Decision Filter Criteria For New Programs

Every new people management program proposal must clearly show how it meets at least 8 of these 10 criteria to be placed on the final assessment slate.

  1. The program solves a high-priority business problem – because of our limited resources. Every approved people management program must focus on addressing at least one of the most impactful business problems/opportunities that our organization is currently facing. 
  2. The program has measurable business impacts – because our HR goal is to move beyond goal alignment and directly impact business results. Every newly submitted people management program is expected to estimate its measurable increase in team productivity (output/costs). 
  3. It uses technology, and it is data-driven throughout – because technology, data, and AI will soon permeate our entire organization. They must also permeate all newly approved people management programs.
  4. The program has a business-side executive champion – we have discovered that without the support of at least one senior executive from the business side. Few new HR programs have even a reasonable chance of success. So, in your program proposal, you must name the executive from a business unit who enthusiastically and proactively supports this new program.
  5. Proof of concept is provided – we can’t afford to adopt untried approaches. And as a result, convincing “proof of the concept” must be included in every proposal.
  6. A positive ROI has been projected – all new program proposals must include an estimate (approved by the CFO’s office) covering its likely success probability and its ROI after 18 months.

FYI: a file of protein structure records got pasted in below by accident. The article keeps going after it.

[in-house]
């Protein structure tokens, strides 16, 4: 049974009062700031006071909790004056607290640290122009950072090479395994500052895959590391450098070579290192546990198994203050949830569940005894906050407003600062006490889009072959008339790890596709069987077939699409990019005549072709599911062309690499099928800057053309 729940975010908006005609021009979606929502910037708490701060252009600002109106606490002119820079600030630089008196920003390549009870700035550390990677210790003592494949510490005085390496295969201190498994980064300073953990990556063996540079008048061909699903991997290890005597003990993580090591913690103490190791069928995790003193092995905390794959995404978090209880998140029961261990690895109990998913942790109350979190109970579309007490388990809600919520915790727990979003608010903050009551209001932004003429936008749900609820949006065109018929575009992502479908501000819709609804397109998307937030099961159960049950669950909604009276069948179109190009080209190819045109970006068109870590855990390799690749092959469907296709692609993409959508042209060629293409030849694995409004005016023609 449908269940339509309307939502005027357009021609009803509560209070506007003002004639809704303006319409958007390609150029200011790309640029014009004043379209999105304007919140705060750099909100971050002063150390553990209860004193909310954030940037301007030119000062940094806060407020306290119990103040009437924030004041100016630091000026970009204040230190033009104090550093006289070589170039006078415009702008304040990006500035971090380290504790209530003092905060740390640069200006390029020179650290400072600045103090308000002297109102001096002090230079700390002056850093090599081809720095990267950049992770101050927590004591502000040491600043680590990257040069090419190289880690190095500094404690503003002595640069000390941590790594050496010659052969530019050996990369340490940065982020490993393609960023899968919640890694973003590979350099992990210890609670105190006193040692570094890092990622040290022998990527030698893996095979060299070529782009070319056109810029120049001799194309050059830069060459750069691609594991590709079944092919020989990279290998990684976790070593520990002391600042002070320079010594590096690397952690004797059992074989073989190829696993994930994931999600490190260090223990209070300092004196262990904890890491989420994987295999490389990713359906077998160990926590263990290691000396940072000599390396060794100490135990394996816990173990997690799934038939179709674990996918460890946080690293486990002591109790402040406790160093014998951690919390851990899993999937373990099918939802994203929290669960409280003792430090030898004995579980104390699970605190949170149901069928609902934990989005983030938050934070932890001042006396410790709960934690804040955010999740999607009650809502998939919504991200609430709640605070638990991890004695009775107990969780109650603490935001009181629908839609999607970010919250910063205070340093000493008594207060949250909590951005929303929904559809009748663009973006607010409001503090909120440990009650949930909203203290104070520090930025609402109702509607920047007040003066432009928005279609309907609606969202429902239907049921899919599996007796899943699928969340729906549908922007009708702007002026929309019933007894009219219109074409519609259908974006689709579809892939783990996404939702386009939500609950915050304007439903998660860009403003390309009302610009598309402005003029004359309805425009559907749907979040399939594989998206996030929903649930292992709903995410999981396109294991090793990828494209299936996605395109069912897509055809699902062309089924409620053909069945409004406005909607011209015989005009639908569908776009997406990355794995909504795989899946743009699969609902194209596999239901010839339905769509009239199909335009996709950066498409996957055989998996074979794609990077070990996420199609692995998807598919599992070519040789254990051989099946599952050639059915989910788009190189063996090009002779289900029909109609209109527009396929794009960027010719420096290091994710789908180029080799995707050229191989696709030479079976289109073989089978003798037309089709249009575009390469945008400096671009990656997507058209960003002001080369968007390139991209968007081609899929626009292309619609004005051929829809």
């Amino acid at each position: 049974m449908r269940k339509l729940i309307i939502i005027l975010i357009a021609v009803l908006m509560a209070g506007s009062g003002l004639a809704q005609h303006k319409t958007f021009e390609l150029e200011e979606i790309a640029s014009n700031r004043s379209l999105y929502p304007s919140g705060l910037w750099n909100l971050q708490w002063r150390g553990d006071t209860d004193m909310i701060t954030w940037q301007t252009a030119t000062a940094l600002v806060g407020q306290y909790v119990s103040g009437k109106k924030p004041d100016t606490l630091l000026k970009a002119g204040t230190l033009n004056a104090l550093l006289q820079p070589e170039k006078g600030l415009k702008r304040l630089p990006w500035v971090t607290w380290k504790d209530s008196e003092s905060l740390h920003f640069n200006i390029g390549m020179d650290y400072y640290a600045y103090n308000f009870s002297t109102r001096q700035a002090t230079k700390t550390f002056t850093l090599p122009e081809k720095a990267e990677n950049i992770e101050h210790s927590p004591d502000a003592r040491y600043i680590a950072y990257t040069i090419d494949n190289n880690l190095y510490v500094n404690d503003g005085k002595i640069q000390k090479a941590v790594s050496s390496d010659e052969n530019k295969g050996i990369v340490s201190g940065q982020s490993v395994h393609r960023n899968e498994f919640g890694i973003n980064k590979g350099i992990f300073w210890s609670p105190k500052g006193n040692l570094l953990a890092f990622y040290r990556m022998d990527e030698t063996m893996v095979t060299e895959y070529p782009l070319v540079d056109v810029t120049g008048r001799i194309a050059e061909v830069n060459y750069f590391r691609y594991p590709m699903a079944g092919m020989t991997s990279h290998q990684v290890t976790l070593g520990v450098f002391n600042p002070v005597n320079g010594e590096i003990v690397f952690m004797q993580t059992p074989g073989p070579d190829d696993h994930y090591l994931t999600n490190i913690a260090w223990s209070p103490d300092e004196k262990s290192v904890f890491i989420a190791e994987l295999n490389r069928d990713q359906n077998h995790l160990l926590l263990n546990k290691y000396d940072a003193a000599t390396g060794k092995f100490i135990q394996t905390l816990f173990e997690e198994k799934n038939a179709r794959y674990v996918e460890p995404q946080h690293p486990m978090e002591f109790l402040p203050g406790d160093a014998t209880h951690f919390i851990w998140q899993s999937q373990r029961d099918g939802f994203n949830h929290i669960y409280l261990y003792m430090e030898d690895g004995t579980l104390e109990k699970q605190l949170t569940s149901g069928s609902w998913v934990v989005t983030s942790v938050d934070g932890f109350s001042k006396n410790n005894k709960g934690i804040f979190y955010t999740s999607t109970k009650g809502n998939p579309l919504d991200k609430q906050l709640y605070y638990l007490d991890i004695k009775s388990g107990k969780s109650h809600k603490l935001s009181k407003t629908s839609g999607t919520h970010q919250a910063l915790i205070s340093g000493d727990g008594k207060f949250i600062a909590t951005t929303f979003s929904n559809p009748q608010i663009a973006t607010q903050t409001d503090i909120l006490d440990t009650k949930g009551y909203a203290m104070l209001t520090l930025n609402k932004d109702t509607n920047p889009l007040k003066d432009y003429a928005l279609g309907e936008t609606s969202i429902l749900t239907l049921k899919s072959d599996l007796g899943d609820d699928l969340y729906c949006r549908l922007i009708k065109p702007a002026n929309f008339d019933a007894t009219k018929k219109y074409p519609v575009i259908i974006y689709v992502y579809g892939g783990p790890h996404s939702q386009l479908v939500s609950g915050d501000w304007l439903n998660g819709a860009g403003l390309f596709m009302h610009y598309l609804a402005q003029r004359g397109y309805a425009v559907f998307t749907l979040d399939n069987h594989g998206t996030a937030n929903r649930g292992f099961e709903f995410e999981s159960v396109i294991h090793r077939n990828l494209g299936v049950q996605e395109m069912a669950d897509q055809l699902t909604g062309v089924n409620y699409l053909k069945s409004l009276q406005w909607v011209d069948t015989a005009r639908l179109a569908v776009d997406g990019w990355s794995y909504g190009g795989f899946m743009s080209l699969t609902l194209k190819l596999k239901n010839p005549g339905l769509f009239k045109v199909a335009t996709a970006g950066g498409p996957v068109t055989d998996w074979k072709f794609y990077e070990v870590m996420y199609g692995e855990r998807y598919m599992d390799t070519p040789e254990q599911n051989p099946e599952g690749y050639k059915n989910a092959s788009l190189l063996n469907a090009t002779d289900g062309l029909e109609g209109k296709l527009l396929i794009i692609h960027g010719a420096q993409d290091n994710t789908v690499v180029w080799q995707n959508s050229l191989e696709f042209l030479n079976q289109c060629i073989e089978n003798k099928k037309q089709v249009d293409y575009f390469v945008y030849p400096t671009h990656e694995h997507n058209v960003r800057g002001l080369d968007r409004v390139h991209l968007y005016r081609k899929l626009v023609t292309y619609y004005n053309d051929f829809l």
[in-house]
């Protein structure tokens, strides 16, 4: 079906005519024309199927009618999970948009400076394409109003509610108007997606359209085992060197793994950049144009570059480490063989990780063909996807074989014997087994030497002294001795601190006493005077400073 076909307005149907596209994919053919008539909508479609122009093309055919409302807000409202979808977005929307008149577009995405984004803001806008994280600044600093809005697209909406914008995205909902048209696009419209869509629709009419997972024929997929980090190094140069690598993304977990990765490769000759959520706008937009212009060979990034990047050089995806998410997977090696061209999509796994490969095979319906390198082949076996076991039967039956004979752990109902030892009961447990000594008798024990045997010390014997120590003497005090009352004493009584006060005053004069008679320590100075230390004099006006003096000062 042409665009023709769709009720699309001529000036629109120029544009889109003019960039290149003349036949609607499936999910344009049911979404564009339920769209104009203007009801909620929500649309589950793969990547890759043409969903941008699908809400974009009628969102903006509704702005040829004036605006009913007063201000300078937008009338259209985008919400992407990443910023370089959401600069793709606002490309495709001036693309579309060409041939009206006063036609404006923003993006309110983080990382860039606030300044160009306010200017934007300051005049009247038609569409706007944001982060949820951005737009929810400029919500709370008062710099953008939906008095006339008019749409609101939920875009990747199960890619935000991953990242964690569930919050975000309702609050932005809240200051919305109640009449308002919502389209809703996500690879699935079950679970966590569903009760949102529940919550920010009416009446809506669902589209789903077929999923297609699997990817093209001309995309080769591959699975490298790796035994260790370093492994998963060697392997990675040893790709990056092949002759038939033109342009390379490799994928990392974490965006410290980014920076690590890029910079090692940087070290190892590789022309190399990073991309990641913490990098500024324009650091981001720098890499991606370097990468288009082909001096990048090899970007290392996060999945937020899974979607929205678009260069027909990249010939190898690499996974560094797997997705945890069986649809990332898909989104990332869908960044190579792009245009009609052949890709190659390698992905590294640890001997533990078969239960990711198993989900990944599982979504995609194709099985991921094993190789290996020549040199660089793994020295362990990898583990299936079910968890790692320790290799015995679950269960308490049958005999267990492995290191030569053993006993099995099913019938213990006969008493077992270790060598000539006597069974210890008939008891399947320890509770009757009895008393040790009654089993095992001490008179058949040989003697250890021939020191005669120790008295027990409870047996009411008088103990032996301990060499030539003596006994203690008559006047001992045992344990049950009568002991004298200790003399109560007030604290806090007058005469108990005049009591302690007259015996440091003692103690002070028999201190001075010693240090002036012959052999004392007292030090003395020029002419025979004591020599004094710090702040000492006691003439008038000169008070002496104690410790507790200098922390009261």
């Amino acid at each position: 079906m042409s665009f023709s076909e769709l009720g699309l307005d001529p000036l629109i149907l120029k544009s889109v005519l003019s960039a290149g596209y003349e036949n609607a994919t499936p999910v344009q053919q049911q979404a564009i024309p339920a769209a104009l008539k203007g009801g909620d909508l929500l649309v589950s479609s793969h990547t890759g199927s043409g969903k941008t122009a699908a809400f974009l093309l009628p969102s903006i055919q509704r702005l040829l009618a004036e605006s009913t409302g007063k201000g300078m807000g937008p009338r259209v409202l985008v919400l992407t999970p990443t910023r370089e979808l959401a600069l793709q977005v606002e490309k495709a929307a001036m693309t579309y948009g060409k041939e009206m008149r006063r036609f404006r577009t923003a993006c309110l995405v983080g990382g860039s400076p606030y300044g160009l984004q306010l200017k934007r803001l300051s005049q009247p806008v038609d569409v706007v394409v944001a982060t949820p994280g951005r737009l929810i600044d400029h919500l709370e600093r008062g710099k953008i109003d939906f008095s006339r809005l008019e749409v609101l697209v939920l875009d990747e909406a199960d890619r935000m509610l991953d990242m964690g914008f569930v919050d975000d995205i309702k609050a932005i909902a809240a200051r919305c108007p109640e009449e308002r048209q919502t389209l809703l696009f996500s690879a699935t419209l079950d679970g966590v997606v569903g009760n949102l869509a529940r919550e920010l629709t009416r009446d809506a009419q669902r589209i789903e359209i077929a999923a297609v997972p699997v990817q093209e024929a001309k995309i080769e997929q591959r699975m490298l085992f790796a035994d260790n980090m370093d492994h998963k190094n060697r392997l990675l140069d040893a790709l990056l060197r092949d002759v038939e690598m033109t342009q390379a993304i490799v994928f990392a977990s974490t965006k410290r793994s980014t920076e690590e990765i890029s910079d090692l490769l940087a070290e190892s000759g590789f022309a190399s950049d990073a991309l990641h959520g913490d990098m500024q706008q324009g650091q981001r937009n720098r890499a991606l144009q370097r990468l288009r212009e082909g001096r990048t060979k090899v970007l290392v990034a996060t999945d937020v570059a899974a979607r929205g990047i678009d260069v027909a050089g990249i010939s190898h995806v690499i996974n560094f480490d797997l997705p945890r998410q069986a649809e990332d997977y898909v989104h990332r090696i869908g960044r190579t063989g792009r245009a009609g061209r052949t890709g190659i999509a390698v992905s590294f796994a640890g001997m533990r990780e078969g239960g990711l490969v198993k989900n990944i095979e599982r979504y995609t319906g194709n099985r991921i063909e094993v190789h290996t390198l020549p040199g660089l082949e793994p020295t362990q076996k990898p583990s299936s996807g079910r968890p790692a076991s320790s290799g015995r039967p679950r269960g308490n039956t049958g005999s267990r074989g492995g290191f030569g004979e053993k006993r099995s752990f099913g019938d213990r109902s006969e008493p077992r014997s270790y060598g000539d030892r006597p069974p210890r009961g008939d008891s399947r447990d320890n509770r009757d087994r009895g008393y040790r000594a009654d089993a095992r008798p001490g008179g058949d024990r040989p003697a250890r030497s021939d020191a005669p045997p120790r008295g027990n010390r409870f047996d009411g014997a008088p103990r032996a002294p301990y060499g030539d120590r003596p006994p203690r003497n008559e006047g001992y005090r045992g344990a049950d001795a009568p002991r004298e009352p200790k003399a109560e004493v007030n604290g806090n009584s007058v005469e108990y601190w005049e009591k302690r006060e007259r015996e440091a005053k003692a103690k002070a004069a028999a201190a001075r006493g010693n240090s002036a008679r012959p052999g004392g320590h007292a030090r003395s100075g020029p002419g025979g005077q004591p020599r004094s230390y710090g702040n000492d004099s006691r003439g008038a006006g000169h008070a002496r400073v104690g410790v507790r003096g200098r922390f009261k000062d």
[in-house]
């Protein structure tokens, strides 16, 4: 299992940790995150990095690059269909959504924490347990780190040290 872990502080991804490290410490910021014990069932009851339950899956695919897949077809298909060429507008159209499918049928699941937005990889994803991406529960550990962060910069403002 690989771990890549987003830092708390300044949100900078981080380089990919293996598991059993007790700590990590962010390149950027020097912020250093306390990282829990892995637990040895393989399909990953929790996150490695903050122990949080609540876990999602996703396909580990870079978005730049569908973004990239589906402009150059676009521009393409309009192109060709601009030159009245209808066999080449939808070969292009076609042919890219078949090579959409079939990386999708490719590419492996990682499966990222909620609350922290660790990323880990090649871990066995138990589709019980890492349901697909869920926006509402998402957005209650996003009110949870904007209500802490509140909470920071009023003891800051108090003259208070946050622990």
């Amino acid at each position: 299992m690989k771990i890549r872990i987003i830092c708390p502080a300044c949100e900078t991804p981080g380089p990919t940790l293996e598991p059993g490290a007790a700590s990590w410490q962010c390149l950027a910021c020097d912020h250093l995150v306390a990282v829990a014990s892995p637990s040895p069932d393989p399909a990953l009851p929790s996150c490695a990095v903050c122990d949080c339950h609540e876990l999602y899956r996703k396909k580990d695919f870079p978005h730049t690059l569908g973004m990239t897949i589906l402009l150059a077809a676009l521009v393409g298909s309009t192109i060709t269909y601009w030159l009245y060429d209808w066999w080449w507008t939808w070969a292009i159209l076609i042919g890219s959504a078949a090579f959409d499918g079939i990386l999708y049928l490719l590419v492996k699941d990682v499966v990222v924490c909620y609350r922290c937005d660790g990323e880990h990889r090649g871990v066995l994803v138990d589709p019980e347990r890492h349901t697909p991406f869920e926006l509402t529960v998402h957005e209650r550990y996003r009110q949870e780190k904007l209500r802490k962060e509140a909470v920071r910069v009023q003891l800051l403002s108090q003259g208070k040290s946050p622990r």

7. The program is scalable and can be implemented globally – as our organization continues to grow and expand. All newly added programs must demonstrate that they are scalable and can be implemented globally.
  8. It provides us with a competitive advantage – our assessment process requires that the program leader demonstrate how the new program will provide our organization with a competitive advantage for at least a year in the people management area. 
  9. The program adds no more than one new HR headcount – proposals can include funding for consultants and contractors. But as a general rule, an approved proposal cannot include more than one permanent added HR headcount.
  10. The proposal includes a sunset clause – success metrics must be included. The proposal must include a clause that requires that “If 80% of the initial program goals are not met within 18 months, the program funding will automatically be eliminated.”
If you only do one thing – talk to leaders in your own business functions that routinely assess both internal and external proposals (i.e., the COO’s office, vendor selection, supply chain, purchasing, or strategic partnerships). Learn how they use objective criteria to make faster and more accurate selection decisions.

Final Thoughts

Research has shown that using only objective decision criteria directly correlates with past new program successes. This will result in the most accurate decision-making if you are willing to take the time to identify the criteria that consistently predict new program success. Then, only use those criteria for decision-making in selecting new programs, employees, vendors, and equipment. I have found that rather than dreading decision-making. Many leaders and managers will eventually begin to look forward to using a decision filter in all aspects of their leadership role.

Author’s Note

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About Dr John Sullivan

Dr John Sullivan is an internationally known HR thought-leader from the Silicon Valley who specializes in providing bold and high business impact; strategic Talent Management solutions to large corporations.